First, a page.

Willie Rennie speaking at the Q&A

Willie Rennie speaking at the Q&A

By James Calder

Last night two of the Dunfermline Liberal Democrats (Aude Boubaker and myself) attended a Q&A event hosted by the European Movement in Scotland. The panel was made up of speakers of various different backgrounds who all were united in their belief that Scotland and Britain are stronger in Europe. The chair was Derek Hammersley, and the speakers included Alyn Smith MEP, Professor Frank Müller, John Purvis CBE and our own Party Leader, Willie Rennie MSP.

The evening began with opening statements from each of the panellists followed by opening to the floor for a Q&A session. One of the themes running throughout the evening was to explain the reasons for staying the EU based on facts and good reasoning, which seemed to resonate well with the audience who wanted to look beyond the increasingly sensationalist media coverage of the campaign.

The first speech came from Professor Müller, a history academic from St Andrews University who originally came from Germany before becoming a naturalised British citizen. He provided a thoughtful speech, showing that his experiences of moving to the UK, marrying a British citizen and raising a family itself showed the benefits of cooperation. His academic focus is on nationalism, which also gave him further impetus to support the EU project which in his view, helped to show that people from the different member states have much in common but not always the same – we share the same tolerances of religion, concern for the environment but we also still have our different national customs which the EU does not seek to change.  He also argued against the claims of the EU attempting to be a superstate, in that 99% of UK tax collection is done nationally, and that if it was a superstate, it was a ‘strangely shy one.’

John Purvis came next, providing an insight from a former Conservative MEP. He mentioned the first 7 years of his life were in war, followed by living in Hamburg for 2 years which had suffered from the devastating effects of the war.  He argued the EU provided a movement for peace by pooling sovereignty. He recollected his friendship he gained with MEPs from across the EU, making the point “could anyone have imagined this in 1945?” Going on to discuss that the EU is the biggest economy and trading bloc in the world, the UK would have less strength if we left, and could destabilise both the UK and world economy, as well making us weaker compared to adventurist powers in the East such as Russia and ISIS. Finally he showed that the EU has a democratic structure, due to it having elected Ministers and the democratically elected EU Parliament making its decisions.

Willie Rennie was next on the podium, helping to put forward the strongly Pro-EU Lib Dem position. He indicated his delight that we had a cross-party effort to remain in the EU. He also feels this is an opportunity to express who we are and what we want to achieve in this world. While he mentions the material benefits such as more jobs, the European Health Insurance card, the fact we can move feely across Europe, peace and prosperity as well as the EU arrest warrant, he went on to make the emotional case for us to stay. For him, it is about who we are, whether we are a country looking out and not in. A country that trusts our neighbours, mentioning together we can achieve so much more. Or are we going to hark back to previous generations, to the colonial period? For Willie is about the future. He quotes the late Charles Kennedy, who had multiple identities, a “Highlander, Scottish, British and European.” He also makes the point that there are people in Scotland who are thinking of voting to leave, and we need to do a lot more to get out there and persuade people of why we are better being part of the EU.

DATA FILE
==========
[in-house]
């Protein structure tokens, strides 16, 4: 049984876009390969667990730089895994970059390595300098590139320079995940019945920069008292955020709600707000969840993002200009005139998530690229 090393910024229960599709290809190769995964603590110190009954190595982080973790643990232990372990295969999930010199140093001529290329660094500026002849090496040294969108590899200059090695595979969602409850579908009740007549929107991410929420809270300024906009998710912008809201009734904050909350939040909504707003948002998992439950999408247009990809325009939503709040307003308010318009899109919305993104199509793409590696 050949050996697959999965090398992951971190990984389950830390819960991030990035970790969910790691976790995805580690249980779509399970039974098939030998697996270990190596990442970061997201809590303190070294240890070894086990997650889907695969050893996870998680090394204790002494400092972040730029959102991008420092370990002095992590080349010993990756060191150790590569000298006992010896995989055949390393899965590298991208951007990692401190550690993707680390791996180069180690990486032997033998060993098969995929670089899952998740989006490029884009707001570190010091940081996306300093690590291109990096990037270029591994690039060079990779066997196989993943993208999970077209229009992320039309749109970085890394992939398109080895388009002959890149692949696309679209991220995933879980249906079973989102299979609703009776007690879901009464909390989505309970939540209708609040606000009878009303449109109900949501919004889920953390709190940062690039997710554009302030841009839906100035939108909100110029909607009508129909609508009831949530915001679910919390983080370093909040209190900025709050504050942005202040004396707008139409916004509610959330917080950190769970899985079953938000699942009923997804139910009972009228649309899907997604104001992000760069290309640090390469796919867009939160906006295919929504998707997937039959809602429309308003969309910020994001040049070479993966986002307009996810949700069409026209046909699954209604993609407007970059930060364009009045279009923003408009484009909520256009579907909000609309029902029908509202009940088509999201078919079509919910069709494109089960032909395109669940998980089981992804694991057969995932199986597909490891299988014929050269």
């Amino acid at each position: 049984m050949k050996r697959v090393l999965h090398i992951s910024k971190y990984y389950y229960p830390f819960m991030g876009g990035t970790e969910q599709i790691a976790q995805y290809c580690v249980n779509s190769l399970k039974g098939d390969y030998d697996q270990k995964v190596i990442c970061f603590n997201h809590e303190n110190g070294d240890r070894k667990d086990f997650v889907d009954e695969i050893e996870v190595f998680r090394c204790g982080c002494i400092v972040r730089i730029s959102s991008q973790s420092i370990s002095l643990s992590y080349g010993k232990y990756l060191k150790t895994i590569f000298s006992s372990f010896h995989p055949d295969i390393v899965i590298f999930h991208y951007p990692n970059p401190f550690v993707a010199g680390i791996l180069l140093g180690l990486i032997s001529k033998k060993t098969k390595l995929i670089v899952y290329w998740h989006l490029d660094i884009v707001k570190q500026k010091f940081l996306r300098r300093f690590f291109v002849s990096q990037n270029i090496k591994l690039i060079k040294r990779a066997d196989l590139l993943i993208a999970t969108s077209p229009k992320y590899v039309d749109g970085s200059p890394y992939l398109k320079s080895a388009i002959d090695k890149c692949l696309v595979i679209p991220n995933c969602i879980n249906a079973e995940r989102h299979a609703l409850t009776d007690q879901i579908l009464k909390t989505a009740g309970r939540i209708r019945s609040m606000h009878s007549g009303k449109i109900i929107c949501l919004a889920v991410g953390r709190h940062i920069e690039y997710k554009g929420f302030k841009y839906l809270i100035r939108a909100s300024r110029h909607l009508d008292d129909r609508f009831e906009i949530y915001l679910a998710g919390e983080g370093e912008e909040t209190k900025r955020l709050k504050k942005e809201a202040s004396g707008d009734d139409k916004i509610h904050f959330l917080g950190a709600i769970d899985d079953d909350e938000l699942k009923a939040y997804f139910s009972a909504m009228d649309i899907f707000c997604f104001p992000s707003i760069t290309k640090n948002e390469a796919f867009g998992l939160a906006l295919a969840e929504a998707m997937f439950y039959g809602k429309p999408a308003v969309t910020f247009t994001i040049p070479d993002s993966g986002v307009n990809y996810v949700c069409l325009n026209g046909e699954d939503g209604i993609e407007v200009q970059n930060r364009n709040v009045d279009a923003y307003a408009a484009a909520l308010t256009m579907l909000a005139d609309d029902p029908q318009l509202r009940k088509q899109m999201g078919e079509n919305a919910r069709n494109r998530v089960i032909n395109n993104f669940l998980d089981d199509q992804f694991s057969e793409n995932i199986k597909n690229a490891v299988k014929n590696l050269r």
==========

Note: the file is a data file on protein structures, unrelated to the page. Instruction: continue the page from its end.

The speeches ended with Alyn Smith MEP, who represented the SNP showing that even across the independence divide there is consensus we are better off in Europe.

We then moved onto questions, which broached various topics such as the economy, trade, democracy and bureaucracy. In general there was a fair amount of consensus, although at times some on the Panel (not Willie fortunately) went a bit too Party-political for my taste. I asked a question how leaving the EU would affect our trade both inside and outside the EU, with Willie Rennie answering that it cannot be any better than it is now, and a good chance it could get worse. The Panel were in agreement, with Professor Müller mentioning we will not see any improvements but could also be seen as in break of contracts with our trade agreements with states outside the EU. Aude also asked about EU citizens from other countries like herself, who are excluded from voting, could be affected. The answers tended show the panel were sympathetic to her situation and also that they could not answer her question fully right now as they don’t know.

The evening was an interesting and informative night and certainly provided better information than what the media has been reporting. There is another such evening taking place tomorrow in Dunfermline at 7.00pm at the Dell Farquharson Centre, Nethertown Broad Street. Although Willie Rennie will not be there it should be another interesting and informative evening.